Pennsylvania hits 400,000-acre mark in farmland preservation


HARRISBURG, Pa. — The Pennsylvania Farmland Preservation Board set a new record by preserving the state’s 400,000th acre.

Pennsylvania leads the nation in the number of acres preserved.

The approved farmland included three Northampton County farms, which gives the county 10,302 acres preserved on 94 farms since 1991.

The achievement was celebrated at the Graver farmstead, a 123-acre beef operation and bicentennial farm that was approved for preservation in 2007.


The 55 farms preserved today are in 25 counties: Adams, Bedford, Berks, Bucks, Butler, Chester, Dauphin, Erie, Franklin, Fulton, Greene, Juniata, Lancaster, Lebanon, Lehigh, Luzerne, Lycoming, Monroe, Montgomery, Northampton, Perry, Schuylkill, Union, Warren and York.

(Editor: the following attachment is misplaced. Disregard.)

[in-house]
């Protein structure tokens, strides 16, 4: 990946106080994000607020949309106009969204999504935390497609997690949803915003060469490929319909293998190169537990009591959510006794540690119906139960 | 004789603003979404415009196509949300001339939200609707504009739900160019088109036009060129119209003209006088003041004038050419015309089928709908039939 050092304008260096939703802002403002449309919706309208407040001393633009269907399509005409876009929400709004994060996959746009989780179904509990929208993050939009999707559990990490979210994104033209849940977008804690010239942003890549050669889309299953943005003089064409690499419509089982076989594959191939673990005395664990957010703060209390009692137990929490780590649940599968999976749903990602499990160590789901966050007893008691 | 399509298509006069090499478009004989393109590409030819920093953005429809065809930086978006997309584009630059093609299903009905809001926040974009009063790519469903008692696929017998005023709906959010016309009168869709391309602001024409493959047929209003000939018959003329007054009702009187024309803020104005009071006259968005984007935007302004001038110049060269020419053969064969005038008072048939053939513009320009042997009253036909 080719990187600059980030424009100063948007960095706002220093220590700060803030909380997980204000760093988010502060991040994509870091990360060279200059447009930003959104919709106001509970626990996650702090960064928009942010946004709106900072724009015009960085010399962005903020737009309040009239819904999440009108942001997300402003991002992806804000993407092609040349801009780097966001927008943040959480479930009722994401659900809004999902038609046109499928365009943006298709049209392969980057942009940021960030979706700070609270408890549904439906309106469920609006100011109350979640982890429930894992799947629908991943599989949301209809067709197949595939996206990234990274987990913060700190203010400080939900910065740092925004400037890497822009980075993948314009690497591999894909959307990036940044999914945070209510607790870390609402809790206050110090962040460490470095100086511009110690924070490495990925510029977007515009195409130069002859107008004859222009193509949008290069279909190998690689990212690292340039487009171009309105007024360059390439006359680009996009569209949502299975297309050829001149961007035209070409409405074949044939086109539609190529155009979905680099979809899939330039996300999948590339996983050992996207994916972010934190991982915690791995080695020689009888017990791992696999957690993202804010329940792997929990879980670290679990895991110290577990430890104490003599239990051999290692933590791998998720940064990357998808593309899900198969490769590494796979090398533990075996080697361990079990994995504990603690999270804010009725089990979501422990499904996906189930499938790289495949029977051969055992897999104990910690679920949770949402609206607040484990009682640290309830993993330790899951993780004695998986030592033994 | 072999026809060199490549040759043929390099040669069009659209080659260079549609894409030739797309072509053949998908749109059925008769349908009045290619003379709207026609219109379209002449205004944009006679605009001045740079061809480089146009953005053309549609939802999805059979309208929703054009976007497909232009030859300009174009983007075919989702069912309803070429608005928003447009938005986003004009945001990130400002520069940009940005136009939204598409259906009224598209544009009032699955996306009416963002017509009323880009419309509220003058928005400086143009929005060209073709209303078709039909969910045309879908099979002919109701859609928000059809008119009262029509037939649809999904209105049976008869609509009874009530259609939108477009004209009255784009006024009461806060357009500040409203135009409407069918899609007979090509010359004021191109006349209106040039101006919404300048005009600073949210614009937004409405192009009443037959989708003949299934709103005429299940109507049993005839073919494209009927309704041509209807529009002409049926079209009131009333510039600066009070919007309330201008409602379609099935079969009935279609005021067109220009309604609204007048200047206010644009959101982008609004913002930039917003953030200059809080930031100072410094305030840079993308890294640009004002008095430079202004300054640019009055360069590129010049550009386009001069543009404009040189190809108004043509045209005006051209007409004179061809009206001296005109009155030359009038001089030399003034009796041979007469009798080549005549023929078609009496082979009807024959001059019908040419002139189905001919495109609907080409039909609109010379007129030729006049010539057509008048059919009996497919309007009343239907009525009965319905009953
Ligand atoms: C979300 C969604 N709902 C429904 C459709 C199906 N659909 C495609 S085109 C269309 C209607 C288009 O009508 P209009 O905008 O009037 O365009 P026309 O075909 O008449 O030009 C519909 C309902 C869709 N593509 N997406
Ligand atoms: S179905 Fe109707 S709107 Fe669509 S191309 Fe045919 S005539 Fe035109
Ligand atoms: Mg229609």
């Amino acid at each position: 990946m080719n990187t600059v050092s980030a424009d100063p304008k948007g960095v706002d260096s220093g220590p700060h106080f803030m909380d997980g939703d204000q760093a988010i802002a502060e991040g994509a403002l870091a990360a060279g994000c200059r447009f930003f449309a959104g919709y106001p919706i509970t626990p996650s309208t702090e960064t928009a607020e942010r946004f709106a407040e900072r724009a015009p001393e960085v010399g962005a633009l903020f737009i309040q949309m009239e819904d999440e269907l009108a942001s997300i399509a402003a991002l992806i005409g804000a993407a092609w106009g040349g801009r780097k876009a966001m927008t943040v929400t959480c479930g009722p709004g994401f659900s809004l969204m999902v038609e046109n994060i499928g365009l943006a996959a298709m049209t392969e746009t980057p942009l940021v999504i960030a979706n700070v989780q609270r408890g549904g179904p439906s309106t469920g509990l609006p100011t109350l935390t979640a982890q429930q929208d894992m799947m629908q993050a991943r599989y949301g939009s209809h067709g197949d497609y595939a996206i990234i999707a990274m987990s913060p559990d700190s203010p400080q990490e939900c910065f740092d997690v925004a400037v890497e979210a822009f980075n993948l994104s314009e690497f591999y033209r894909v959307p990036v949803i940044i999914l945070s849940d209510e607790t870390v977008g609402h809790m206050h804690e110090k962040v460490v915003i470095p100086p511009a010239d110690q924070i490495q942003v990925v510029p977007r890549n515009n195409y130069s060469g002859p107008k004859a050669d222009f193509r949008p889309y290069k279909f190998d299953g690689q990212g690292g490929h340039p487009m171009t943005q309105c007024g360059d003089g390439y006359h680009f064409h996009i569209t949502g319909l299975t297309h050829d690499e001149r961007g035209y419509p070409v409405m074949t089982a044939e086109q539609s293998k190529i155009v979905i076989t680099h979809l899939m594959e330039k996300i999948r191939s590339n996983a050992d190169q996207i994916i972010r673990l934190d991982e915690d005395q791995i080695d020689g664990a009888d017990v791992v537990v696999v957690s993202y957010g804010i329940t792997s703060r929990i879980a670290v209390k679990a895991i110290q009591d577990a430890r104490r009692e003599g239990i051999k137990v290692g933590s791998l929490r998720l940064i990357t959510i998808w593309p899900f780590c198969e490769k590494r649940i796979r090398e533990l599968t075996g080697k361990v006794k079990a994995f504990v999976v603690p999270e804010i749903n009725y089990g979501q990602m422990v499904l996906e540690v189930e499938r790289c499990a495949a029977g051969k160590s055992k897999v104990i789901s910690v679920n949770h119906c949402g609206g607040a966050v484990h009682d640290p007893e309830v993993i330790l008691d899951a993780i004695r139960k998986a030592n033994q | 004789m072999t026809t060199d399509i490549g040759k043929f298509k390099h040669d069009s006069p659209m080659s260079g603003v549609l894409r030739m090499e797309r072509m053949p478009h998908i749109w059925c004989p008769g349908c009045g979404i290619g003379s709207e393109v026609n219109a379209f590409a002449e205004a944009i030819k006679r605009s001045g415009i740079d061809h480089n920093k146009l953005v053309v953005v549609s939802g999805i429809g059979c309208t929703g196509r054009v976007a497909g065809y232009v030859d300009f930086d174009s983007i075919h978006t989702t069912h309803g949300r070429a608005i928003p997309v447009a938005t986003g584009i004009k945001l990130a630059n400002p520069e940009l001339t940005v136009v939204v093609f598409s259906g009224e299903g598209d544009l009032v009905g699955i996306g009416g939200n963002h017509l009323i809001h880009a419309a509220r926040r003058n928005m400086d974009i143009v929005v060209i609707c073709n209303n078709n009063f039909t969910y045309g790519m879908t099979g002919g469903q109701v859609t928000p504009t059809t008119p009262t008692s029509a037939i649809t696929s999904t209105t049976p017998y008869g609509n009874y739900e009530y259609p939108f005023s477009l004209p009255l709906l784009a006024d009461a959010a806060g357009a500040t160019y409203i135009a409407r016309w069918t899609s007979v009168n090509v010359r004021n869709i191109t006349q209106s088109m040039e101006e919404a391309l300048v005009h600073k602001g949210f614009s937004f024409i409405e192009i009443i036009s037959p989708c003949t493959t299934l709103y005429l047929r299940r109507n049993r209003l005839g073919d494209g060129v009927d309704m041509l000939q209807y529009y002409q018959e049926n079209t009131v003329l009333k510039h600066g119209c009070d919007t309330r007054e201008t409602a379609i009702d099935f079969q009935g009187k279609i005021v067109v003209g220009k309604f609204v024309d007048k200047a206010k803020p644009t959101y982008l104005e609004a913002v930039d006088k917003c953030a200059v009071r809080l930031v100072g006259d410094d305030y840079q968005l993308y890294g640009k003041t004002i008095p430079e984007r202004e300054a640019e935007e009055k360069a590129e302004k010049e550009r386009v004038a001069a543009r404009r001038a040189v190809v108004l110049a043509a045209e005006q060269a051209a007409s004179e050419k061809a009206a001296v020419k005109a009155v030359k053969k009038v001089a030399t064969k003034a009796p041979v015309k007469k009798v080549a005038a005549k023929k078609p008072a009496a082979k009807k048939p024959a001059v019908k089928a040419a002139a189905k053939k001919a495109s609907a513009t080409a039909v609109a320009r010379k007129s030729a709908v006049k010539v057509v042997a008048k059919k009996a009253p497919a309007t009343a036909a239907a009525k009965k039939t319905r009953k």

Two counties preserved farmland for the first time. Greene County preserved the 108-acre farm owned by William and Lura Ann Cree, and Warren County preserved the 152-acre farm of H. Peter Block.


In its 20-year history, Pennsylvania has become the national leader in farmland preservation, covering 3,634 farms and 401,185 acres.

Since 1988, state and federal funds, along with counties and local municipalities, have contributed more than $1 billion to preserve farmland.

The state’s farmland preservation program works through the Pennsylvania Agricultural Conservation Easement Purchase Program to help slow the loss of prime farmland to non-agricultural uses.

The program enables state, county and local governments to purchase conservation easements, also called development rights, from owners of quality farmland.

For more information on the farmland preservation program, visit the department of agriculture’s Web site.


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